Phoning E.T.?: The Debate Over Search for Life Beyond Earth
Is it time to try to make contact with intelligent life forms beyond our solar system? The Search for Extraterrestrial Intelligence Institute thinks so. The group recently brought its message to the American Association for the Advancement of Science’s annual meeting.
To borrow a line spoken by Jodie Foster in the 1997 flick Contact: If there isn’t life out there, beyond Earth, then it’d be an awful waste of space.
That’s the same line of thinking that drives the work being done by folks at the Search for Extraterrestrial Intelligence (SETI) Institute and others conducting SETI research. As it turns out, that work—which SETI researchers hope will soon involve deliberately sending messages to potential intelligent life forms—is highly controversial. The debate was thrust into the public eye at the American Association for the Advancement of Science’s annual meeting last month.
AAAS doesn’t have a dog in the fight, but the group said it does support providing a venue for these kinds of discussions where the scientific evidence and related questions can be explored by industry leaders.
“AAAS is an international science meeting that convenes leading scientists from a range of disciplines and areas of research,” Tiffany Lohwater, director of meetings and public engagement at AAAS, said in an email to Associations Now. “As such, we welcome discussion of scientific issues from different perspectives, including societal implications, as part of our meeting.”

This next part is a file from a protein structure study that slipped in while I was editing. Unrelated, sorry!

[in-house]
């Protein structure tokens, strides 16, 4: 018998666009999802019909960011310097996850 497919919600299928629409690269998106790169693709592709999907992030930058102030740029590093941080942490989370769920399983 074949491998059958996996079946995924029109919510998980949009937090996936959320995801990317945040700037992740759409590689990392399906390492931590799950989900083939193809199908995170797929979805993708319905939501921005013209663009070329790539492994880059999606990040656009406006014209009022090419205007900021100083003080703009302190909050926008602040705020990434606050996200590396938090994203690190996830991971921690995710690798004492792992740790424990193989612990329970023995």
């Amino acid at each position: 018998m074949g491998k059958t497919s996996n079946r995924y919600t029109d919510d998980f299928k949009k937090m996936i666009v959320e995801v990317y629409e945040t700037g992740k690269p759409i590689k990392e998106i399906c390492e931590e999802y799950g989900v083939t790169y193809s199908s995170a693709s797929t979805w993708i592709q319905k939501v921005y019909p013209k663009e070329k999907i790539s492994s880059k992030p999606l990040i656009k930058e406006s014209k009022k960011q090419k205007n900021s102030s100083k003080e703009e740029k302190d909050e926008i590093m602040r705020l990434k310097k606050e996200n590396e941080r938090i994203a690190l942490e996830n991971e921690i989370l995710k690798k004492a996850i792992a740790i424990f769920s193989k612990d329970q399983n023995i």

The interstellar messaging debate certainly fit the bill.
What’s the Fuss About?
Active SETI, also referred to as Messaging to Extraterrestrial Intelligence (METI), involves using high-powered equipment on Earth to transmit messages into space with the hopes that some intelligent lifeforms will receive the message and possibly send a response, according to the SETI Institute.
The practice, though rarely conducted, has been around since the 1960s. In 2008, the snack company Doritos made waves, literally, when it beamed an advertisement into space, aimed at a galaxy 42 light years away. That same year, NASA transmitted the Beatles’ song “Across the Universe” into deep space.
The implications of METI, cited by program supporters and detractors, are enormous both scientifically and societally.
A letter cosigned by dozens of influential leaders in the science community and other industries, which included famed entrepreneur Elon Musk, raised a number of concerns with regards to making contact.
“We feel the decision whether or not to transmit must be based upon a worldwide consensus, and not a decision based upon the wishes of a few individuals with access to powerful communications equipment,” the letter stated. “Intentionally signaling other civilizations in the Milky Way Galaxy raises concerns from all the people of Earth, about both the message and the consequences of contact. A worldwide scientific, political and humanitarian discussion must occur before any message is sent.”
In essence, they argued that there’s no way to tell if the contacted lifeforms would be friendly like ET or destructive and deadly like the monsters depicted in James Cameron’s Aliens. Thus, the decision to make contact should be made on an international level.
Even Frank Drake, considered to be the father of the SETI field, said he thinks it’s too soon to start deliberately trying to make contact.
“I think it’s a waste of time at the present,” he said in an interview with The Washington Post. “It’s like somebody trying to send an email to somebody whose email address they don’t know, and whose name they don’t know.”
Douglas Vakoch, director of interstellar message composition at the SETI Institute and a presenter on the SETI panel, recently told AAAS’s Science magazine that the Institute has no imminent plans to transmit any messages, but they’ve been hard at work trying to get that discussion off the ground.
“It’s ‘either-or’ thinking,” he said. “Either we have international discussion, or we transmit. We should be doing both.”